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Kirkwood, Samuel Jordan

Published onJul 30, 2021
Kirkwood, Samuel Jordan

(December 20, 1813 - September 1, 1894)

Quick Facts

Governor Kirkwood put the Morrill Act of 1862 into the Iowa legislature’s agenda, directly contributing to the creation of a land grant university in Iowa.

Source: Library of Congress Prints and Photographs Division Washington, D.C.

Iowa State owes its status as a Land Grant University to Samuel Jordan Kirkwood. The Morrill Act, proposed by Vermont Congressman Justin Smith Morrill, was signed into law by Abraham Lincoln on July 2, 1862. In a special session of the Iowa legislature in September 1862, Governor Kirkwood added the acceptance of the terms of the Morrill Act to the agenda. Amid issues such as raising Northern and Southern Border Brigades and funding Iowa’s volunteer regiments to the Civil War effort, Iowa set aside 203,309 acres of unclaimed federal land in the state which when sold, would create a fund for an agricultural college.

Those acres set aside are scattered through about 27 counties in Iowa including large areas of Kossuth, Palo Alto, Clay and Emmet counties.[1][2] Before the Morrill Act, higher education in the United States tended to be reserved for the children of the wealthy or those headed to the military. Land Grant colleges focused on agriculture and mechanical arts and were open to all men and women regardless of income. Students had to be at least fourteen years old, speak English, have mastered certain type of arithmetic, be of good character and standing, and tuition shall be free. Obviously, some entrance requirements changed over time.

Kirkwood was born on a farm in Maryland and attended country school until he was 10. He was enrolled in a private academy in Washington, D.C., for four years until the death of his mother. He returned to help with the family and clerked at his brother’s drug store and taught school for a time in Pennsylvania. The family moved to Ohio in 1835 and he again taught school until 1841 when he began studying law and was admitted to the bar in 1843. He married Jane Clark in the fall of 1843 and practiced law for the next twelve years. He and his wife moved to Iowa City, Iowa, in 1855 where he joined his brother-in-law, Ezekiel Clark, in a business partnership which owned a flour and grist mill, a saw mill, and a general store.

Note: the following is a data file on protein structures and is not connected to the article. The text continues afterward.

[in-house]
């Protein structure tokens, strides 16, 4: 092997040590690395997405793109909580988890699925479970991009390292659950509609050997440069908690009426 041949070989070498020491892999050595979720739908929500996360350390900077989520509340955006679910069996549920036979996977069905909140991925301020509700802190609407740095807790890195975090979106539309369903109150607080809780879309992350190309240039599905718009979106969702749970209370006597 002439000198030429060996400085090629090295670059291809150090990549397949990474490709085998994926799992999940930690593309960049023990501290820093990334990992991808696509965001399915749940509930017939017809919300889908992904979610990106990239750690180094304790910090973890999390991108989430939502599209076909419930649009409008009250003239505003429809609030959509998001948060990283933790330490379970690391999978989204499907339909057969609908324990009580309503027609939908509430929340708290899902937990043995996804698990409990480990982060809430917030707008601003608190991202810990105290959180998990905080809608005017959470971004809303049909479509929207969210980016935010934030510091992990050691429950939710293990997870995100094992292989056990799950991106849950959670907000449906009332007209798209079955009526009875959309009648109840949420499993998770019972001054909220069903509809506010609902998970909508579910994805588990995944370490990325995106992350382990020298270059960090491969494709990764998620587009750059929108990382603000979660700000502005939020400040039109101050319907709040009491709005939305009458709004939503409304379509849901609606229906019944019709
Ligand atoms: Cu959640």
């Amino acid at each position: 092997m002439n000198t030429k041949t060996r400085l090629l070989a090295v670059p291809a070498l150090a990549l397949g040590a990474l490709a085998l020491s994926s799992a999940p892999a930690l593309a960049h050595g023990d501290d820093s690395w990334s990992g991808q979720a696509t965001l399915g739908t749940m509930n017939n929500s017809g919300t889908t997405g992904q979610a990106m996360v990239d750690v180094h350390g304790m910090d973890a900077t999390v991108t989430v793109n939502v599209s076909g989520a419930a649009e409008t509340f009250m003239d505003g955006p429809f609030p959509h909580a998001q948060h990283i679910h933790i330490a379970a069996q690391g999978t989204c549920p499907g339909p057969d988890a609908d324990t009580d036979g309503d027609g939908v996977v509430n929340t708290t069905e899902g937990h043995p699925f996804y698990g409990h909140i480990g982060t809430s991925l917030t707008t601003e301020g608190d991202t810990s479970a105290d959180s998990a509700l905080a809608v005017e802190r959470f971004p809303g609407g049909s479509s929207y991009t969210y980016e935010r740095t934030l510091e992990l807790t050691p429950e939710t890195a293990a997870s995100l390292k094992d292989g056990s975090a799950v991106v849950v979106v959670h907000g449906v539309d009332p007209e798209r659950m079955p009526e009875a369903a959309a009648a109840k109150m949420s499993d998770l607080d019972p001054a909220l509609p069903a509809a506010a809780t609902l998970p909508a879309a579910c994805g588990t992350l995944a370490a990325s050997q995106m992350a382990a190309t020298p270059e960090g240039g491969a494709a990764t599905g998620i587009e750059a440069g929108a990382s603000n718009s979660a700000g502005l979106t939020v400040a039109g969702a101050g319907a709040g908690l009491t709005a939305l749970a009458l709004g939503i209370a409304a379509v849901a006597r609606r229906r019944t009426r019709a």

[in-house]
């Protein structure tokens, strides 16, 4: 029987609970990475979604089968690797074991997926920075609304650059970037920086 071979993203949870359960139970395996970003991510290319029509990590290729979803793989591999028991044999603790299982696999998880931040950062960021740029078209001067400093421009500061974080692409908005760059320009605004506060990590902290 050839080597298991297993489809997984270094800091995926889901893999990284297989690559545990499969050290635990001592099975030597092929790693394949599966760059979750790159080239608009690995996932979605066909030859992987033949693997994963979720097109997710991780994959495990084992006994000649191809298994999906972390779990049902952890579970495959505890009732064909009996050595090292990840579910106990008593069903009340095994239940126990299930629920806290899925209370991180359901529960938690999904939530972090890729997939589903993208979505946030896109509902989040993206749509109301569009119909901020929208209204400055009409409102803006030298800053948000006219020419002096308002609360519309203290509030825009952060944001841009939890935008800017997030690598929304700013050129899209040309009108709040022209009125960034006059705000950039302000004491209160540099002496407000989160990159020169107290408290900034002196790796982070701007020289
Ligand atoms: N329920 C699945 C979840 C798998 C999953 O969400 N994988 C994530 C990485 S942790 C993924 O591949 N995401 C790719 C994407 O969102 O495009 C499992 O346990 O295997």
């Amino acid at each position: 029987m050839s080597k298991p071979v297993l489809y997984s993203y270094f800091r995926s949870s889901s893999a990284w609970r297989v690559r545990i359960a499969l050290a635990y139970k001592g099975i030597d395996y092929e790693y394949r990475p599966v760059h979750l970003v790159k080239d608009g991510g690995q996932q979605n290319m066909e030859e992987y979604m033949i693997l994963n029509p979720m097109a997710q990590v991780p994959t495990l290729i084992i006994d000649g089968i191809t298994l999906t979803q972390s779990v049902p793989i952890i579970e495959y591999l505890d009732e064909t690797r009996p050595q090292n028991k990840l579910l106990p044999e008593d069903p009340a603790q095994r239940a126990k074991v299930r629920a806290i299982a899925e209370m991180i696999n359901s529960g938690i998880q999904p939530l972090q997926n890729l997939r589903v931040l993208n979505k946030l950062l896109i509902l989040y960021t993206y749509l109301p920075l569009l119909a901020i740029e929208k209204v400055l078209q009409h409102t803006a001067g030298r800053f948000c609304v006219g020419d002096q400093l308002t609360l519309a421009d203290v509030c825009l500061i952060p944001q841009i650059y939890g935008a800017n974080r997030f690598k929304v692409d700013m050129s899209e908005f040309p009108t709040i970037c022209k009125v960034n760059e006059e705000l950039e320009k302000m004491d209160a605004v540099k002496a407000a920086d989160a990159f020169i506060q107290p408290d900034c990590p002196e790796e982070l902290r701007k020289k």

Originally a Democrat, Kirkwood was drawn to the Republican Party which positioned itself as an opponent to slavery expansion. He became a force in Johnson County politics and was elected state senator in 1856. In 1859 he was nominated for governor and defeated Augustus Caesar Dodge by a 3,000 vote majority. While his first year in office was peaceful, the outbreak of the Civil War change his life and life in Iowa. An avid supporter of Abraham Lincoln, Kirkwood answered Lincoln’s call for ten regiments of volunteers to preserve the union. Using his influence with bankers and by direct assistance of Washington, Kirkwood armed and equipped 20,000 Iowa soldiers. He was re-elected for a second two-year term in 1862.

When Senator James Harlan of Mount Pleasant was named to the cabinet of President Andrew Johnson in 1865, Kirkwood was appointed to complete his term and then returned to his business. In 1875 he was nominated again for the office of governor and won the election with a 31,000 vote majority. His term was shorted as he was elected for a full term in the U.S. Senate. He completed his public service by taking an appointment in the Garfield cabinet as Secretary of the Interior in 1881. He resigned following Garfield’s assassination, but President Arthur kept him in office until the spring of 1882.

Kirkwood returned to private life in Iowa City where he died at the age of 80.

Selected Sources

Cook, Robert J. “Kirkwood, Samuel Jordan” The Biographical Dictionary of Iowa. University of Iowa Press, 2009. Web. 13 July 2017

Schwieder, Dorothy and Van Houten, Gretchen, editors Tradition and Transformation: A Sesquicentennial History of Iowa State University. Iowa State University Press 2007

Ross, Earl D. A History of Iowa State College. The Iowa State College Press, 1942

“ISU to host document that led to its creation” The Des Moines Register, Tuesday April 1, 2006. “Samuel J. Kirkwood, Civil War Governor” The Des Moines Register, Monday, January 15, 1934.

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